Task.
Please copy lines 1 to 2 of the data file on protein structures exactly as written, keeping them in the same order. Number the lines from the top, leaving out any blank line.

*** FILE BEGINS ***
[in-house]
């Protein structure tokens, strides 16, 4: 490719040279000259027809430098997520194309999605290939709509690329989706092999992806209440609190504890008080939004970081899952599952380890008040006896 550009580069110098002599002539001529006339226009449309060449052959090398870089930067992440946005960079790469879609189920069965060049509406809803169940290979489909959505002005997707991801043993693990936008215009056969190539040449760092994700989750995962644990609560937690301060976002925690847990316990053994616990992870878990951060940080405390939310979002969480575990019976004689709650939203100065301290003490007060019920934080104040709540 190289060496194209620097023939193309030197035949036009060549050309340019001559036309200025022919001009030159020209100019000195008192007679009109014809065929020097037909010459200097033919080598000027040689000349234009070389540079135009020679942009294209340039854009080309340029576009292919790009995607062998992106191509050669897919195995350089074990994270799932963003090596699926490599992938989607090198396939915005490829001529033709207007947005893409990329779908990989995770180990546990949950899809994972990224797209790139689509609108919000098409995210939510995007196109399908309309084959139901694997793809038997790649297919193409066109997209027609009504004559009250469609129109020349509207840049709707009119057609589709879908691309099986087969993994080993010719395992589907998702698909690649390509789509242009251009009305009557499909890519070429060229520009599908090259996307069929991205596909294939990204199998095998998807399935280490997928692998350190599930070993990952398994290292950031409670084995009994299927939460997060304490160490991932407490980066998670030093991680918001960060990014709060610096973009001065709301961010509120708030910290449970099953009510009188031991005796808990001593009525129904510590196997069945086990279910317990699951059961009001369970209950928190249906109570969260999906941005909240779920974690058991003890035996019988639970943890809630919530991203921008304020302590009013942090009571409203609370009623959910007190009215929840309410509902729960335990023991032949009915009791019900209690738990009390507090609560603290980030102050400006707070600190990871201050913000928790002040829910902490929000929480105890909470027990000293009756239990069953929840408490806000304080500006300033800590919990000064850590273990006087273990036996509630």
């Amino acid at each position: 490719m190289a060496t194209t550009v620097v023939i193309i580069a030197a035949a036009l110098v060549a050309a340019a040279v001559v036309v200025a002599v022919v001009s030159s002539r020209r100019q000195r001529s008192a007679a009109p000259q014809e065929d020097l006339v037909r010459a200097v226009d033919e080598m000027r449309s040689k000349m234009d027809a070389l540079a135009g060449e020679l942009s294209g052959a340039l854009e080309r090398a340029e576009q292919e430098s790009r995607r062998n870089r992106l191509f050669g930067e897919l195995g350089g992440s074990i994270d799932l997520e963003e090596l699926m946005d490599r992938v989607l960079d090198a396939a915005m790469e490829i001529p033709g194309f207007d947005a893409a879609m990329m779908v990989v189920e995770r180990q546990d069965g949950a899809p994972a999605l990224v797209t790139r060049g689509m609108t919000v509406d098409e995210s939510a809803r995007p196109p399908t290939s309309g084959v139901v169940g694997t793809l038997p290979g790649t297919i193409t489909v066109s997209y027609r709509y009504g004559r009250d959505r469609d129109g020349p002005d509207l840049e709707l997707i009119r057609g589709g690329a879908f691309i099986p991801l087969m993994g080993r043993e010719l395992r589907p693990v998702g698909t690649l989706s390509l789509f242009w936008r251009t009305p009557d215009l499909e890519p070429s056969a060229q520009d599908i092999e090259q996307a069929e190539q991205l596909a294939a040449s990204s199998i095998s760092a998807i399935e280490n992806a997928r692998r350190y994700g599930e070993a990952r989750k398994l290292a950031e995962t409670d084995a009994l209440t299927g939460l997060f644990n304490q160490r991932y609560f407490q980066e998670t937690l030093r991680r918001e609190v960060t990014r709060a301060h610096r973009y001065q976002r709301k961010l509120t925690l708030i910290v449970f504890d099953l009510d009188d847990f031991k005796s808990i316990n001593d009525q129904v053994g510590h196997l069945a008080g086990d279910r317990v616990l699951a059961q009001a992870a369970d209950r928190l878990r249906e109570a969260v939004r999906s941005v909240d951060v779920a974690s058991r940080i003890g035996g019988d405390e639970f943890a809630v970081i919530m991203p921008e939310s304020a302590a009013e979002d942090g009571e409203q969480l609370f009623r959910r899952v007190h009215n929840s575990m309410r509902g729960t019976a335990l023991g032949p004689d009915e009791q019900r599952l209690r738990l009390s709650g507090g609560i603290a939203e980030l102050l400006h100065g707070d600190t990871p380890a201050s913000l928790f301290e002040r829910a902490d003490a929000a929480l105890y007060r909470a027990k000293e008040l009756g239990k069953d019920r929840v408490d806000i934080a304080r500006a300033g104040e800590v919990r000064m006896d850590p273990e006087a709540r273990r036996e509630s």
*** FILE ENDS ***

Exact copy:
[in-house]
């Protein structure tokens, strides 16, 4: 490719040279000259027809430098997520194309999605290939709509690329989706092999992806209440609190504890008080939004970081899952599952380890008040006896 550009580069110098002599002539001529006339226009449309060449052959090398870089930067992440946005960079790469879609189920069965060049509406809803169940290979489909959505002005997707991801043993693990936008215009056969190539040449760092994700989750995962644990609560937690301060976002925690847990316990053994616990992870878990951060940080405390939310979002969480575990019976004689709650939203100065301290003490007060019920934080104040709540 190289060496194209620097023939193309030197035949036009060549050309340019001559036309200025022919001009030159020209100019000195008192007679009109014809065929020097037909010459200097033919080598000027040689000349234009070389540079135009020679942009294209340039854009080309340029576009292919790009995607062998992106191509050669897919195995350089074990994270799932963003090596699926490599992938989607090198396939915005490829001529033709207007947005893409990329779908990989995770180990546990949950899809994972990224797209790139689509609108919000098409995210939510995007196109399908309309084959139901694997793809038997790649297919193409066109997209027609009504004559009250469609129109020349509207840049709707009119057609589709879908691309099986087969993994080993010719395992589907998702698909690649390509789509242009251009009305009557499909890519070429060229520009599908090259996307069929991205596909294939990204199998095998998807399935280490997928692998350190599930070993990952398994290292950031409670084995009994299927939460997060304490160490991932407490980066998670030093991680918001960060990014709060610096973009001065709301961010509120708030910290449970099953009510009188031991005796808990001593009525129904510590196997069945086990279910317990699951059961009001369970209950928190249906109570969260999906941005909240779920974690058991003890035996019988639970943890809630919530991203921008304020302590009013942090009571409203609370009623959910007190009215929840309410509902729960335990023991032949009915009791019900209690738990009390507090609560603290980030102050400006707070600190990871201050913000928790002040829910902490929000929480105890909470027990000293009756239990069953929840408490806000304080500006300033800590919990000064850590273990006087273990036996509630």